“There seem to be two. The first is simple: that some existing databases – such as the Clinical Practice Research Datalink (CPRD) – won’t allow their databases to be shared. That’s not them being mean – they’re a great helpful resource, but they do need to recoup enough user fees to keep going, and they fear that too liberal data sharing will allow researchers to do studies on the shared database that haven’t been approved.”
When it comes to sharing patient data, there are many legal and ethical issues to consider. There are very strict controls about the sharing of any of the data. No personally-identifiable information can be shared unless patients have explicitly consented to share it or specific permissions are given from a valid research ethics committee. Safeguards are in place to prevent re-identification of individuals, and penalty measures can be used in case of data misuse. Strong safeguards are essential for ensuring patients and the public trust how their data is used.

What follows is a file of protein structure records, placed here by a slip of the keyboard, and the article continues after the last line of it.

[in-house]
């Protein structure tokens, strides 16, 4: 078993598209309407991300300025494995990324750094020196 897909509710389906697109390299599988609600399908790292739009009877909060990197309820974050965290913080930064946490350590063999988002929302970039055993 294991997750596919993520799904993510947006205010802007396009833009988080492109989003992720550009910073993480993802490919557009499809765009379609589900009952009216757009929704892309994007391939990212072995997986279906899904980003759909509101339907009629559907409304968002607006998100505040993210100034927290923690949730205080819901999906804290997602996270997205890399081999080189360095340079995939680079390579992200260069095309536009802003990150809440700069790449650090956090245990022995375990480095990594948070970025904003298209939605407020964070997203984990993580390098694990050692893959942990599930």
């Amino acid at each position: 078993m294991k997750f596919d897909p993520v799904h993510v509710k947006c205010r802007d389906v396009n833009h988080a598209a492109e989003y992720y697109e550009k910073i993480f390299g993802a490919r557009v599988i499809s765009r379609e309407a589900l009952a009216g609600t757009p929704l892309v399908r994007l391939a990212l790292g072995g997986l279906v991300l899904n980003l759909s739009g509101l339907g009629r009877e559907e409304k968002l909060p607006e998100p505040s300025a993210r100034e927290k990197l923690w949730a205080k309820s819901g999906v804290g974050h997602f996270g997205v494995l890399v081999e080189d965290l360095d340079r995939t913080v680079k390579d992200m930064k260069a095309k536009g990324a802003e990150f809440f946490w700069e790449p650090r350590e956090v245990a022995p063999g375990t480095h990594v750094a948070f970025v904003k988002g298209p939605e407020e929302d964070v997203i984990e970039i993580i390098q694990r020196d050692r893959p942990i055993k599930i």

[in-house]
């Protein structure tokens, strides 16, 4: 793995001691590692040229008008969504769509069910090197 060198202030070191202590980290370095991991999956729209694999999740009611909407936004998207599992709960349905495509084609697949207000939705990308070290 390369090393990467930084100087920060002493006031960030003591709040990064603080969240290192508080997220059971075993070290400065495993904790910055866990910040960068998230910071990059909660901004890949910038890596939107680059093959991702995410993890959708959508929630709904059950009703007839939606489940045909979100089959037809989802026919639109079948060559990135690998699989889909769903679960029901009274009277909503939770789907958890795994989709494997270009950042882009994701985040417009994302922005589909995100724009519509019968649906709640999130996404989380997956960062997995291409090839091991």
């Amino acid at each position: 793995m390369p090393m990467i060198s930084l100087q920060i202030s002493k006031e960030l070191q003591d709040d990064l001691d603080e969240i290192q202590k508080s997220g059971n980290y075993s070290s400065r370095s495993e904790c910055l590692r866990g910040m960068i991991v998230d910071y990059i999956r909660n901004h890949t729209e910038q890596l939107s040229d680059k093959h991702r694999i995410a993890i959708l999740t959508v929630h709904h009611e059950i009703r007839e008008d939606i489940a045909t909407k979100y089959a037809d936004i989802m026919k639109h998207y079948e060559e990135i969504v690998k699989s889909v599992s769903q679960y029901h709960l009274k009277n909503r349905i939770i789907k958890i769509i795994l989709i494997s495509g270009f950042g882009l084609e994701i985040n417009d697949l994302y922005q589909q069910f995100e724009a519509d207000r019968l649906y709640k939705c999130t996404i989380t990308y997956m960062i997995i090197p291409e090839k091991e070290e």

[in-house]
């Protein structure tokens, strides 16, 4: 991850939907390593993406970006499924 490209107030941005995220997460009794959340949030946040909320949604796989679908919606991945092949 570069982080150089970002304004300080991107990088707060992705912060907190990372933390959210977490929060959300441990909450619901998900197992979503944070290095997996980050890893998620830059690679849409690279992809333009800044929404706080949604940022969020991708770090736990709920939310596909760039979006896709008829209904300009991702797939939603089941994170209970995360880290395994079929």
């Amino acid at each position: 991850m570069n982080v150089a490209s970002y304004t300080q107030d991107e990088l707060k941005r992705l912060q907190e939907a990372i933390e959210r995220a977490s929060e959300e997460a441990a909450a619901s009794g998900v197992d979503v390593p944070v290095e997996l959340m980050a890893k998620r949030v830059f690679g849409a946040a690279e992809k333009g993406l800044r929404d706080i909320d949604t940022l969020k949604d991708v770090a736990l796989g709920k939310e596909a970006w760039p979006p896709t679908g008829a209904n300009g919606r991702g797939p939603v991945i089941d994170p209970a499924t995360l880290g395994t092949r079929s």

Patient recruitment and full participation in research studies also a barrier
“There is a proportion of patients who are uncomfortable about their personal data being used for research and have not wished us to access their medical records, meaning – at times – it has been difficult to get the maximum value out of their participation. They may still be happy to participate in studies, but will either withhold their consent to their medical records, or will bar the data being shared more widely. This is a completely legitimate stance; entry into research studies must be wholly voluntary.
“Some patients are uncomfortable with their records being released, because they feel that their records are personal, rather than a resource for researchers. Having conversations about how patient data is used, and why, can change these perceptions – but it takes time…”